# Chapter 7 Defining your own functions

In this section we are going to learn some advanced concepts that are going to make you into a full-fledged R programmer. Before this chapter you only used whatever R came with, as well as the functions contained in packages. We did define some functions ourselves in Chapter 6 already, but without going into many details. In this chapter, we will learn about building functions ourselves, and do so in greater detail than what we did before.

## 7.1 Control flow

Knowing about control flow is essential to build your own functions. Without control flow statements, such as if-else statements or loops (or, in the case of pure functional programming languages, recursion), programming languages would be very limited.

### 7.1.1 If-else

Imagine you want a variable to be equal to a certain value if a condition is met. This is a typical
problem that requires the `if ... else ...`

construct. For instance:

```
<- 4
a <- 5 b
```

Suppose that if `a > b`

then `f`

should be equal to 20, else `f`

should be equal to 10. Using `if ... else ...`

you can achieve this like so:

```
if (a > b) {
<- 20
f else {
} <- 10
f }
```

Obviously, here `f = 10`

. Another way to achieve this is by using the `ifelse()`

function:

`<- ifelse(a > b, 20, 10) f `

`if...else...`

and `ifelse()`

might seem interchangeable, but they’re not. `ifelse()`

is vectorized, while
`if...else..`

is not. Let’s try the following:

`ifelse(c(1,2,4) > c(3, 1, 0), "yes", "no")`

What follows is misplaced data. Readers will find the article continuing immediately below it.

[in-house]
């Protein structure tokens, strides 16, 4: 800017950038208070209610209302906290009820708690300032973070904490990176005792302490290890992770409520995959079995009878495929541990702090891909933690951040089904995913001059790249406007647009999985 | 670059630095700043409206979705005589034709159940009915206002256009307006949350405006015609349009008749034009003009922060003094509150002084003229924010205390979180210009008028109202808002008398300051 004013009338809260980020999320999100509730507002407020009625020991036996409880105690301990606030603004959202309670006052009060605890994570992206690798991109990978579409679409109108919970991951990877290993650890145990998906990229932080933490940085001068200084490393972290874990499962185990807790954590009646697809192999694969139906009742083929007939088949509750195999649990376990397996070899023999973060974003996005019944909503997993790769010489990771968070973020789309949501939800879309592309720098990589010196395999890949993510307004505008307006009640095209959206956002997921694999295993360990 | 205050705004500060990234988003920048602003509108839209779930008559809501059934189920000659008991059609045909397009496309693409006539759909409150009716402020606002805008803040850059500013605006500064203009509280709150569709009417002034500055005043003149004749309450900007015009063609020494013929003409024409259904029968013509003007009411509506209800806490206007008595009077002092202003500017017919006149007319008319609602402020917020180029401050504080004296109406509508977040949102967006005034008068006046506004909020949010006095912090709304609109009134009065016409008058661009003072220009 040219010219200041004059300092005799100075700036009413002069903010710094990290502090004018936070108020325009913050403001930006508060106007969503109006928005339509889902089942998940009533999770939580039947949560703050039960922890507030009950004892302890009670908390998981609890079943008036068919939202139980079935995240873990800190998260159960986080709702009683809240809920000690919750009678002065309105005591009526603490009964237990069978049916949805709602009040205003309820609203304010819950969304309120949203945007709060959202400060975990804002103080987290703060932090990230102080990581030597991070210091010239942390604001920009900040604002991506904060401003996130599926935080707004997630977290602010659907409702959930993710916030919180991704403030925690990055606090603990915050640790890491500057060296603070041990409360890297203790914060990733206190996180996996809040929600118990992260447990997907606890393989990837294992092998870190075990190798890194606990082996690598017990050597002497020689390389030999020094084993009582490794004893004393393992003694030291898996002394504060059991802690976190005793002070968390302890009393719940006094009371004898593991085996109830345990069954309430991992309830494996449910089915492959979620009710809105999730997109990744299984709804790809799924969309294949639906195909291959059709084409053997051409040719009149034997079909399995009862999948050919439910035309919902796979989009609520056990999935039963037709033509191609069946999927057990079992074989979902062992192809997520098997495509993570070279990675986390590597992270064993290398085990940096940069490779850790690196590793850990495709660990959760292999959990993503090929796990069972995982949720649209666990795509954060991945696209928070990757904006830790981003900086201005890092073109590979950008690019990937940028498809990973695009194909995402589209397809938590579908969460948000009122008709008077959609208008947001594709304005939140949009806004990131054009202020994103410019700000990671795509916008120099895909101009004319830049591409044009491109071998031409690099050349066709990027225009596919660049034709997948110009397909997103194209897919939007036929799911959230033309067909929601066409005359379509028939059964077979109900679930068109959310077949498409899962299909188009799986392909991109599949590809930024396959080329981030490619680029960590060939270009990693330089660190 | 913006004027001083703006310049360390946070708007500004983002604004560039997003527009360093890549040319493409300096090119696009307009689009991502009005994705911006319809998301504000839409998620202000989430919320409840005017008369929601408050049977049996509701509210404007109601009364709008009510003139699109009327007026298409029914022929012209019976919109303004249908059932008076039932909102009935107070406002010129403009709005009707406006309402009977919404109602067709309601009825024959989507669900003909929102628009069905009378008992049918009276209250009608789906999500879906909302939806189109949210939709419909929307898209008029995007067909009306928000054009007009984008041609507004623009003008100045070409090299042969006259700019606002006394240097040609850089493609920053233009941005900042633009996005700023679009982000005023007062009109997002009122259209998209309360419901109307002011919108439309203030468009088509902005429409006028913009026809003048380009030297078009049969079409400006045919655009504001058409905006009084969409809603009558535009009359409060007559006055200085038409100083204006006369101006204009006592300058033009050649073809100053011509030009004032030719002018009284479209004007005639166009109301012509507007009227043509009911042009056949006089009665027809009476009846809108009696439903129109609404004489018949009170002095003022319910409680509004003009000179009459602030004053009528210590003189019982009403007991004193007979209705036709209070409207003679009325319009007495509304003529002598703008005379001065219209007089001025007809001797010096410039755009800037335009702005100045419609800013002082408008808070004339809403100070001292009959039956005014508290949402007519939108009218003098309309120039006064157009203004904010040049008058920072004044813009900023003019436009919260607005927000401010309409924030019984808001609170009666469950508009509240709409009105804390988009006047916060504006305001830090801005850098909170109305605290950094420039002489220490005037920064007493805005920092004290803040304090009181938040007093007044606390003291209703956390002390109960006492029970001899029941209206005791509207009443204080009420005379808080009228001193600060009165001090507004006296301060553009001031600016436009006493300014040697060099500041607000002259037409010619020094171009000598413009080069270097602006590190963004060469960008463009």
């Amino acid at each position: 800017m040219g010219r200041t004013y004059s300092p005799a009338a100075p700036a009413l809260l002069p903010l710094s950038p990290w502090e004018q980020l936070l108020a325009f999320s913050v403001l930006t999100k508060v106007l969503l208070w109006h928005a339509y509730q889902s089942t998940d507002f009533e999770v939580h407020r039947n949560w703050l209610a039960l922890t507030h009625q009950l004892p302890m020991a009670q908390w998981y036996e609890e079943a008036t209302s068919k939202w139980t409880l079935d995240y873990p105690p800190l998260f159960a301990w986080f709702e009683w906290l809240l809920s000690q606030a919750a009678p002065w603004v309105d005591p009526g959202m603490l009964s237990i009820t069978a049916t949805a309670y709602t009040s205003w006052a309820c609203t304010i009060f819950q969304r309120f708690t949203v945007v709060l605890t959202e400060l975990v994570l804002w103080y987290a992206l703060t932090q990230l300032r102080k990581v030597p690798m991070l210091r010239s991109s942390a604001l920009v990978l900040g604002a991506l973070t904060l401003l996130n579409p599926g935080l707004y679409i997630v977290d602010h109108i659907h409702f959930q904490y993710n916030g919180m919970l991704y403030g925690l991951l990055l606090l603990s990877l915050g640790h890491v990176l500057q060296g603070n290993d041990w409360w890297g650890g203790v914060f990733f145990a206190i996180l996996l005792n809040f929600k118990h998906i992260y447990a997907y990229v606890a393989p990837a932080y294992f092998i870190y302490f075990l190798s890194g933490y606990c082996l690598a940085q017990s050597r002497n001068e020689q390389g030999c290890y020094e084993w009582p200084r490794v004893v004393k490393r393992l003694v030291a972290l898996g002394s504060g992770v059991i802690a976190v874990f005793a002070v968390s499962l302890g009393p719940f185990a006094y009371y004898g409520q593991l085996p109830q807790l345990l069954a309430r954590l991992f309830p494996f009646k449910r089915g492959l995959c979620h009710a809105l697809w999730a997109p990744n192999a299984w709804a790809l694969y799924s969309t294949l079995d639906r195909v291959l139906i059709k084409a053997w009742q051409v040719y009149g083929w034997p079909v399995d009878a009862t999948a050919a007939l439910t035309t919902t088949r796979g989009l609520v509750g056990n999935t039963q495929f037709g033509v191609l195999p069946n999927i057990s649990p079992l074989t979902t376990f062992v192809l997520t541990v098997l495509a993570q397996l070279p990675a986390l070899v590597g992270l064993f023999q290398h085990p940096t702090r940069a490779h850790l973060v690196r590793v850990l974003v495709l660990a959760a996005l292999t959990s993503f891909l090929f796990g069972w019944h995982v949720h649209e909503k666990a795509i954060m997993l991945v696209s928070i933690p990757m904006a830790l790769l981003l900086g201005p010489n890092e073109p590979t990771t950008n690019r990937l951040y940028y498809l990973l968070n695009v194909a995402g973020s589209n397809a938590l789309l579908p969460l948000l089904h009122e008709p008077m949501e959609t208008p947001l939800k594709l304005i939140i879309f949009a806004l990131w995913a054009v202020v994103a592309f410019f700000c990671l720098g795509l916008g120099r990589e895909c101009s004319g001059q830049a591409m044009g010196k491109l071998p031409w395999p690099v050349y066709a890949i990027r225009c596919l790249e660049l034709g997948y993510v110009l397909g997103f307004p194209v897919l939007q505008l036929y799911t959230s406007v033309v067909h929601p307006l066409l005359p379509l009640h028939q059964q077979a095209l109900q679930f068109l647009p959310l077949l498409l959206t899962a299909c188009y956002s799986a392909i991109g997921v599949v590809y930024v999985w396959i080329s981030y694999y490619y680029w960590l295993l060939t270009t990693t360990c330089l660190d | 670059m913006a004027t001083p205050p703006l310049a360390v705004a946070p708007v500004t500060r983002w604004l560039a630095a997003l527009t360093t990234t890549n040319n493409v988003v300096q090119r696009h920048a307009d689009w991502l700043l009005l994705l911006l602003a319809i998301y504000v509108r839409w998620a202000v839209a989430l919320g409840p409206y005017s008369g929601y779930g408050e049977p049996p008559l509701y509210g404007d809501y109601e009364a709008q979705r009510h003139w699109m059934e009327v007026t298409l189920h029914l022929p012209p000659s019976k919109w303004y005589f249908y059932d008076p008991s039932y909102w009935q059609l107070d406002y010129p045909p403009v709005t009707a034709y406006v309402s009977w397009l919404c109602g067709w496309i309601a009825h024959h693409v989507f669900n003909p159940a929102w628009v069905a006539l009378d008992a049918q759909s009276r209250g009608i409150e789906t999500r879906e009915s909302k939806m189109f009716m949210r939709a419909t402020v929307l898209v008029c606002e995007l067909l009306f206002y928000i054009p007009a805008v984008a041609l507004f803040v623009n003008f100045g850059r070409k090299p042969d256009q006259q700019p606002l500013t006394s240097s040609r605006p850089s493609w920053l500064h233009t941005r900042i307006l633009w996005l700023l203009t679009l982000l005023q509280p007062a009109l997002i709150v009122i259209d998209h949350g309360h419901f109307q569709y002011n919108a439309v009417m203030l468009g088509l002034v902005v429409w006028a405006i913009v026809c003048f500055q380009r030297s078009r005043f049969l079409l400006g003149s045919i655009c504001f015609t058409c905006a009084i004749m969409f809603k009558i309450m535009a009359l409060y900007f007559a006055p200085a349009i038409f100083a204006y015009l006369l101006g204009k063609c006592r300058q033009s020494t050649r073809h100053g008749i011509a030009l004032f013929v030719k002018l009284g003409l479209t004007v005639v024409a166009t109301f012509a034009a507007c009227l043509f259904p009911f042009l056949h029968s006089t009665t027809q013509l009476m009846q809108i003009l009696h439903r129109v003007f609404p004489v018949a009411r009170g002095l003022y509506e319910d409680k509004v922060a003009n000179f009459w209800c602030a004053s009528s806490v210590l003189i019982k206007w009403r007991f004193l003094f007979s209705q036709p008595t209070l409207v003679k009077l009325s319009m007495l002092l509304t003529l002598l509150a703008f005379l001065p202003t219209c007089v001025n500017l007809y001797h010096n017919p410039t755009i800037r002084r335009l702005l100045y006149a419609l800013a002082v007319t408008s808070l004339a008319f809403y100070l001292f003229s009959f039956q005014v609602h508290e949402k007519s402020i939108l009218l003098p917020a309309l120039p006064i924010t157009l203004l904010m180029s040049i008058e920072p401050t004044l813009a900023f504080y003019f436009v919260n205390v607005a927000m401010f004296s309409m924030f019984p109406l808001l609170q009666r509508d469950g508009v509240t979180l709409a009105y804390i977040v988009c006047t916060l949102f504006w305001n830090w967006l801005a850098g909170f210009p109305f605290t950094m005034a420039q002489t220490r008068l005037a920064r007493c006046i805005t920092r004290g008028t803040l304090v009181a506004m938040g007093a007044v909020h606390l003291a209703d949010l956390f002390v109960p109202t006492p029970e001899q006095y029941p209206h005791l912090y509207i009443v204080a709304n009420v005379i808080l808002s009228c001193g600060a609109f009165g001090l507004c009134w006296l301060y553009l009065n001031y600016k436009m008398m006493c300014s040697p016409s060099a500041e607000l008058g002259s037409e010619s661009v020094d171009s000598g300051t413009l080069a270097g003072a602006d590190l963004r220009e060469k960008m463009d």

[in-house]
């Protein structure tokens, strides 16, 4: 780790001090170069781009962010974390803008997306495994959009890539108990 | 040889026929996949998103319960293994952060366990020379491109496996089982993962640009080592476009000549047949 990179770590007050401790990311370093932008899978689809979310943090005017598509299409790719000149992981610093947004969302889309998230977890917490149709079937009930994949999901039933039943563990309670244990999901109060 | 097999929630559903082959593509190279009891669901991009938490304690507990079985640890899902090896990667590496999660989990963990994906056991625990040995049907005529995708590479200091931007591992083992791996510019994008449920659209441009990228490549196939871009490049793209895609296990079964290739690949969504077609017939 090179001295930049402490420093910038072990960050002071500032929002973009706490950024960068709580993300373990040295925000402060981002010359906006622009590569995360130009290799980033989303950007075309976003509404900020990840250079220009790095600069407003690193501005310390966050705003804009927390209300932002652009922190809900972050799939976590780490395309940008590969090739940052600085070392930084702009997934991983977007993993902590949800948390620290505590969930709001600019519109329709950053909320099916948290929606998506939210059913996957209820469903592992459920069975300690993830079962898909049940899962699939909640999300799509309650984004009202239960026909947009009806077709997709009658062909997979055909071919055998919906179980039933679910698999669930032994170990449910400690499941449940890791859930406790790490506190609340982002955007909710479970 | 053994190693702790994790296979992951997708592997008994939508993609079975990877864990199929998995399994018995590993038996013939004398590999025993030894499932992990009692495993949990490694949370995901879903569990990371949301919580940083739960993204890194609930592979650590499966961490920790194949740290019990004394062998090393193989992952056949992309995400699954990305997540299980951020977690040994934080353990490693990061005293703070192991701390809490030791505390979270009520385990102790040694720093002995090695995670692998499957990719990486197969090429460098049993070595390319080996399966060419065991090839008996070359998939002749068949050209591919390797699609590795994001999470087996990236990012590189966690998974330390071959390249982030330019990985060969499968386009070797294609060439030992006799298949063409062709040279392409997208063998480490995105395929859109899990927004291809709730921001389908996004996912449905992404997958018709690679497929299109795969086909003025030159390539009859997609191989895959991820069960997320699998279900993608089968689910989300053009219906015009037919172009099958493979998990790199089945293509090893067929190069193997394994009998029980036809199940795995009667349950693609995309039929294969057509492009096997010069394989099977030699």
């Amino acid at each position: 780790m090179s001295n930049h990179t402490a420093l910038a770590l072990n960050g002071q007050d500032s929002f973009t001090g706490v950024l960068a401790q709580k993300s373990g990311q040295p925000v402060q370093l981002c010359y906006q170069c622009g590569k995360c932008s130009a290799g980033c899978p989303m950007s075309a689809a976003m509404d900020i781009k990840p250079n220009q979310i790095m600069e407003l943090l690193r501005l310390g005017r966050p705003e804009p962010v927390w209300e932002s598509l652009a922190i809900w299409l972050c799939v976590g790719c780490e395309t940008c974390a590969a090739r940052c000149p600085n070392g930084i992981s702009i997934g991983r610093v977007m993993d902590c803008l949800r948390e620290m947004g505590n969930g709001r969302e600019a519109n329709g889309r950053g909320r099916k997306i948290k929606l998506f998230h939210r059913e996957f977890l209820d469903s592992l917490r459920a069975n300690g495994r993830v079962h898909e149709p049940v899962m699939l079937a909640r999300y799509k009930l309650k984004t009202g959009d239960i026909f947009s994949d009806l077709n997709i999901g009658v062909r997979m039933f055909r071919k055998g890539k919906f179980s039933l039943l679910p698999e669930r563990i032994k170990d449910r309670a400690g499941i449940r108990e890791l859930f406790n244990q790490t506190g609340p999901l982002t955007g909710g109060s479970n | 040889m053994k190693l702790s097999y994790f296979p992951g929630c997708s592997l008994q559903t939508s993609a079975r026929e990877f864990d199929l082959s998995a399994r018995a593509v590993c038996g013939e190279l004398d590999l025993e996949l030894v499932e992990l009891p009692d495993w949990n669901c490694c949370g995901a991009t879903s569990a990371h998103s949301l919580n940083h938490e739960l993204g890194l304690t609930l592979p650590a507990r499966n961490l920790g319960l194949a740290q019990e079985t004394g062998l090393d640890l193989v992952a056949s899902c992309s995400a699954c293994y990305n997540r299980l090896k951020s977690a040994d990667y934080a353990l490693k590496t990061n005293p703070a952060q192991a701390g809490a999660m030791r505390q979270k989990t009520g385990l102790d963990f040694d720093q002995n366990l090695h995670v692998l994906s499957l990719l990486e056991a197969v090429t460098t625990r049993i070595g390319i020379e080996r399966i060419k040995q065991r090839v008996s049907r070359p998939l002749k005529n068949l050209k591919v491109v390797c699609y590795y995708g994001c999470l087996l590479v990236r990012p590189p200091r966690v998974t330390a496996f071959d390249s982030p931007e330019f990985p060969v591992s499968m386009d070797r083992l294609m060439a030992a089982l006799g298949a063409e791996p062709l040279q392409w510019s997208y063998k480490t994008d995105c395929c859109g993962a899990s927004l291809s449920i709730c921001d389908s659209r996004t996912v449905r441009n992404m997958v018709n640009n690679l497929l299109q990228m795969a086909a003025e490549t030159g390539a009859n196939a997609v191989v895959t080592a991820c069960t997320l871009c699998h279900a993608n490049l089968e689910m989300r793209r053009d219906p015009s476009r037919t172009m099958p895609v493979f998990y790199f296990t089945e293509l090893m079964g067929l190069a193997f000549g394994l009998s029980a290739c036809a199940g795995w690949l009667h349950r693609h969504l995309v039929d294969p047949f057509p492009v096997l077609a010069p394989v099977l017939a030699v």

`## [1] "no" "yes" "yes"`

The result is a vector. Now, let’s see what happens if we use `if...else...`

instead of `ifelse()`

:

`if (c(1, 2, 4) > c(3, 1, 0)) print("yes") else print("no")`

```
> Error in if (c(1, 2, 4) > c(3, 1, 0)) print("yes") else print("no") :
> 1 the condition has length
```

This results in an error (in previous R version, only the first element of the vector would get used).
We have already discussed this in Chapter 2, remember? If you want to make sure that such an expression
evaluates to `TRUE`

, then you need to use `all()`

:

`ifelse(all(c(1,2,4) > c(3, 1, 0)), "all elements are greater", "not all elements are greater")`

`## [1] "not all elements are greater"`

You may also remember the `any()`

function:

`ifelse(any(c(1,2,4) > c(3, 1, 0)), "at least one element is greater", "no element greater")`

`## [1] "at least one element is greater"`

These are the basics. But sometimes, you might need to test for more complex conditions, which can
lead to using nested `if...else...`

constructs. These, however, can get messy:

```
if (10 %% 3 == 0) {
print("10 is divisible by 3")
else if (10 %% 2 == 0) {
} print("10 is divisible by 2")
}
```

`## [1] "10 is divisible by 2"`

10 being obviously divisible by 2 and not 3, it is the second sentence that will be printed. The
`%%`

operator is the modulus operator, which gives the rest of the division of 10 by 2. In such
cases, it is easier to use `dplyr::case_when()`

:

```
case_when(10 %% 3 == 0 ~ "10 is divisible by 3",
10 %% 2 == 0 ~ "10 is divisible by 2")
```

`## [1] "10 is divisible by 2"`

We have already encountered this function in Chapter 4, inside a `dplyr::mutate()`

call to create a new column.

Let’s now discuss loops.

### 7.1.2 For loops

For loops make it possible to repeat a set of instructions `i`

times. For example, try the following:

```
for (i in 1:10){
print("hello")
}
```